underlying and always challenging work of just with a container of shell rounds from a defunct
being: being calm, accepting, and grateful; being button factory, I glued some to the edge of the
centered and open; being responsible for myself; box.
being grateful again and again. The graphics for the inside edges of the box
This project started by scanning a charcoal started with a plain piece of watercolor paper.
drawing of myself (from my first and only draw- I gathered scrap papers, cut-out words, images,
ing class) into the computer to create a digital a sign from a driver in England that had “THE
image. After resizing the piece, it was printed GIRLZ” in big black letters, gel medium, an
onto photo transfer paper and ironed onto mus- old credit card for spreading the medium, and
lin. I used chalks, pencils, and watercolor pencils brown and black distressing inks. I drew the
to add color to the face and background of the needed shapes onto the paper and proceeded to
photo transfer. The black-and-white background collage with the papers and medium. The dis-
cloth was pieced together from black fabric that tressing inks toned down the papers and helped
had been discharged with bleach. blend the mixed papers. The inks can be applied
After machine stitching the face onto the directly and wiped around or with a foam ap-
discharged material, I went through fabric scraps plicator. The pieces were cut to size and glued
and picked out words and images that spoke to into place.
me and machine-stitched them in place. The thing that I loved the most about this
I pulled beads, flowers, little plastic ba- particular project is that I had a chance to use my
bies, buttons, rubber-stamped shrink plastic head, heart, and hands to create something with
pieces, and other goodies from my collection of the materials I had within reach.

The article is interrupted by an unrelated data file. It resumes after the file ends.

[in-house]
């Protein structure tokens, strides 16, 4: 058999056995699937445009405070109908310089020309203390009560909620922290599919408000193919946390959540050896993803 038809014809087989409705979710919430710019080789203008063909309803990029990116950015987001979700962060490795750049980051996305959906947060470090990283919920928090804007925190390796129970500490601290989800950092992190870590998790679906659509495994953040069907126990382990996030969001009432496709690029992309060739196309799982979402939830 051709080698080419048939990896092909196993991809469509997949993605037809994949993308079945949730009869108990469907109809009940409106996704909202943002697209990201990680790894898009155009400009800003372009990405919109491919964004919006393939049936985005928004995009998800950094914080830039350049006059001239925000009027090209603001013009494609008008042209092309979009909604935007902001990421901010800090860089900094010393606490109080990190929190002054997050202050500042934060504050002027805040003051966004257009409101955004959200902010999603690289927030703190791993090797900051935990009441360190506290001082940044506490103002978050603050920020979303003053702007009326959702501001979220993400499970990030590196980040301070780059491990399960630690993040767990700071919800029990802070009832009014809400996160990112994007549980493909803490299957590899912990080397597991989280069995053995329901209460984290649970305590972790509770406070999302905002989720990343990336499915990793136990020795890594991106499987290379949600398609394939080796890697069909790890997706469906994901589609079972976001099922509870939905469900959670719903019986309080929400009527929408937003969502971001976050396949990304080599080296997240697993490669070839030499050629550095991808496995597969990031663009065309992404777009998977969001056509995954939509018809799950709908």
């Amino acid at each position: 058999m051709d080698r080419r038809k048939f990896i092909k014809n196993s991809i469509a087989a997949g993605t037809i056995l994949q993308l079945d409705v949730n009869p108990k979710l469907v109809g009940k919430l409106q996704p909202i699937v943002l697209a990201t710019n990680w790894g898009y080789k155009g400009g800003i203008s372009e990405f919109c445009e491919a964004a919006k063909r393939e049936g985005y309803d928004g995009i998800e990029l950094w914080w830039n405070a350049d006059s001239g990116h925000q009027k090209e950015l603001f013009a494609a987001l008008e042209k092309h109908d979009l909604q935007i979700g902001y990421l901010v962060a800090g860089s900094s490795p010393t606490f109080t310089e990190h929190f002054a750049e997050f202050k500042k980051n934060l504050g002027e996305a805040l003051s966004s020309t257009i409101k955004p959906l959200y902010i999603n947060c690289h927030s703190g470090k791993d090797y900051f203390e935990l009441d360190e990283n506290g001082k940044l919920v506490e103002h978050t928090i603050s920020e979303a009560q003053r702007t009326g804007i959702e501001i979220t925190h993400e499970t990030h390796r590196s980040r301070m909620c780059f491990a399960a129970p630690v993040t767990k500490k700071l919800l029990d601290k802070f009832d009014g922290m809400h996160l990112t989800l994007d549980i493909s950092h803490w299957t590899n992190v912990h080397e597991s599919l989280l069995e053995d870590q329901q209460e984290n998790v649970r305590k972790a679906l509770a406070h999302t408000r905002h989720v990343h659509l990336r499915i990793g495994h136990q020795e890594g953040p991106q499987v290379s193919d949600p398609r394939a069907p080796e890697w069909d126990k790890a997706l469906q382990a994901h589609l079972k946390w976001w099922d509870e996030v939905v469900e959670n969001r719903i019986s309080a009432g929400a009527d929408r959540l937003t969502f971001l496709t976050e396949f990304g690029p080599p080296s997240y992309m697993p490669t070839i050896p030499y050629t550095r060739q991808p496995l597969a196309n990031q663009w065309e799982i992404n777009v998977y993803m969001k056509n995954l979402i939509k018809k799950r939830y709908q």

Self-portra
its do not
wrinkles. always ha
They can ve to cou
be abstra n
loves, you
r challeng ct represe t the flaws or the
es, your a ntations o
ccomplish f your life
ments. , your 12" x 16" x 2½"

Mixed-Media Self-Portraits Cate Coulacos Prato


Art and introspection meet in
mixed-media self-portraits

The first mixed-media book to focus on the hot trend of self-portraits, Mixed-
Media Self-Portraits features a wide range of artists who explore creative
self-portraits through exercises, essays, and gallery art, offering readers
inspiration plus mixed-media, collage, and fiber art techniques.

Mixed-Media Self-Portraits contains:


a Introspective essays by artists that detail the creative
journey and personal inspiration behind their self-
portraits, inspiring readers to create their own.
a Creative exercises that allow readers to explore a variety
of mixed-media techniques and approaches to self-
portraiture.
a A variety of artist’s perspectives and artwork representing
different styles for inspiration

Filled to the brim with a wealth of inspiration, creative prompts,


techniques and compelling artwork, this book is an artistic guide to
representing the self creatively in mixed-media work. Makers of all
skill levels and mediums—collage, mixed-media, art quilting, paper
craft, assemblage, art dolls and more—will enjoy the focus on this very
popular art form.

about the author:


Cate Coulacos Prato is the interweavebooks.com
features editor for Quilting Arts Magazine ISBN 978-1-59668-082-1
and Cloth Paper Scissors. She lives in West $22.95
8½ x 10¼; 128 pages
Boylston, Massachusetts. Paperbound
November 2008